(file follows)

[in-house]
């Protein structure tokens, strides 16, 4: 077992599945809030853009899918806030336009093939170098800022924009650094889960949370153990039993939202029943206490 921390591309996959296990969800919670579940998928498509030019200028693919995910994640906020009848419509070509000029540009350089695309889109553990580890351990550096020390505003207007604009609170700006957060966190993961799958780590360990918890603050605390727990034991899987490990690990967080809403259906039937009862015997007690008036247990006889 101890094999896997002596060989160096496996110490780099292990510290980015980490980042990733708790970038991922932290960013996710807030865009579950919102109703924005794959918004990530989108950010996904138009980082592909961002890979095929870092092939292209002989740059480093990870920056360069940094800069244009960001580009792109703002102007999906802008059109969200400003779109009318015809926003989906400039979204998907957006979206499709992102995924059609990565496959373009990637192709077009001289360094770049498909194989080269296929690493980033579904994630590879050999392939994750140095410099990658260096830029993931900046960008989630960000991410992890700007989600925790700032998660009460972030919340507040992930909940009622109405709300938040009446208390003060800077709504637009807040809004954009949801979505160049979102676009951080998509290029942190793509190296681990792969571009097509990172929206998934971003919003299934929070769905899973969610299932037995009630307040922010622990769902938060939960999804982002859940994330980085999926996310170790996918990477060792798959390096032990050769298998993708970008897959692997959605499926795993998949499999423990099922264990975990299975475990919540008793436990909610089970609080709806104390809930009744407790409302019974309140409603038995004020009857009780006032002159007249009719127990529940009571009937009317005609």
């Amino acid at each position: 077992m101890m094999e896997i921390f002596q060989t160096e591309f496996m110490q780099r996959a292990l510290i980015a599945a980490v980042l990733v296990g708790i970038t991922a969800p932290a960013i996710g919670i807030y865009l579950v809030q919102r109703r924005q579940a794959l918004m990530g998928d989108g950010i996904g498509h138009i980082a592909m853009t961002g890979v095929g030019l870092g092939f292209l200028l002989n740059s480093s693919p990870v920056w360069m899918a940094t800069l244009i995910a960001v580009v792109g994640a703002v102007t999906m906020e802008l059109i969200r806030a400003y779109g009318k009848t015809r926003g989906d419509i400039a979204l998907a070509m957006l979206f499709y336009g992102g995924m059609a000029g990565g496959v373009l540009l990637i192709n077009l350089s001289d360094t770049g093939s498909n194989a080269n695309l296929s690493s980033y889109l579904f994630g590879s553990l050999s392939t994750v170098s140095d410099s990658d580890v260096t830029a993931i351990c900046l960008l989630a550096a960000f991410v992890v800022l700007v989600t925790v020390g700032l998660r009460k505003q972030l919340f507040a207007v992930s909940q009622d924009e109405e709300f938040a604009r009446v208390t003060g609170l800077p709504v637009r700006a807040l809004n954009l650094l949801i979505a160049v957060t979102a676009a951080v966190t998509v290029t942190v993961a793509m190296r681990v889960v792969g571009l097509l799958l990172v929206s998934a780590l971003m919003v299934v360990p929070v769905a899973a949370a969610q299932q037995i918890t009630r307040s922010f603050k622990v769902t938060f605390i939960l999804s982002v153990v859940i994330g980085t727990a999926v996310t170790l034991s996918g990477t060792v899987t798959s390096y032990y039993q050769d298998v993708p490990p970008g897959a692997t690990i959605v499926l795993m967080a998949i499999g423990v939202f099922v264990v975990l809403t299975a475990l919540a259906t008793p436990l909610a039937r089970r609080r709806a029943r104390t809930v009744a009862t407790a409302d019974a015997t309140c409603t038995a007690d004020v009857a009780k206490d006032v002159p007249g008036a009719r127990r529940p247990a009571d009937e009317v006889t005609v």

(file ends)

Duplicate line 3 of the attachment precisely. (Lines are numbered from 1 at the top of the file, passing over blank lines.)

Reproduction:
């Amino acid at each position: 077992m101890m094999e896997i921390f002596q060989t160096e591309f496996m110490q780099r996959a292990l510290i980015a599945a980490v980042l990733v296990g708790i970038t991922a969800p932290a960013i996710g919670i807030y865009l579950v809030q919102r109703r924005q579940a794959l918004m990530g998928d989108g950010i996904g498509h138009i980082a592909m853009t961002g890979v095929g030019l870092g092939f292209l200028l002989n740059s480093s693919p990870v920056w360069m899918a940094t800069l244009i995910a960001v580009v792109g994640a703002v102007t999906m906020e802008l059109i969200r806030a400003y779109g009318k009848t015809r926003g989906d419509i400039a979204l998907a070509m957006l979206f499709y336009g992102g995924m059609a000029g990565g496959v373009l540009l990637i192709n077009l350089s001289d360094t770049g093939s498909n194989a080269n695309l296929s690493s980033y889109l579904f994630g590879s553990l050999s392939t994750v170098s140095d410099s990658d580890v260096t830029a993931i351990c900046l960008l989630a550096a960000f991410v992890v800022l700007v989600t925790v020390g700032l998660r009460k505003q972030l919340f507040a207007v992930s909940q009622d924009e109405e709300f938040a604009r009446v208390t003060g609170l800077p709504v637009r700006a807040l809004n954009l650094l949801i979505a160049v957060t979102a676009a951080v966190t998509v290029t942190v993961a793509m190296r681990v889960v792969g571009l097509l799958l990172v929206s998934a780590l971003m919003v299934v360990p929070v769905a899973a949370a969610q299932q037995i918890t009630r307040s922010f603050k622990v769902t938060f605390i939960l999804s982002v153990v859940i994330g980085t727990a999926v996310t170790l034991s996918g990477t060792v899987t798959s390096y032990y039993q050769d298998v993708p490990p970008g897959a692997t690990i959605v499926l795993m967080a998949i499999g423990v939202f099922v264990v975990l809403t299975a475990l919540a259906t008793p436990l909610a039937r089970r609080r709806a029943r104390t809930v009744a009862t407790a409302d019974a015997t309140c409603t038995a007690d004020v009857a009780k206490d006032v002159p007249g008036a009719r127990r529940p247990a009571d009937e009317v006889t005609v």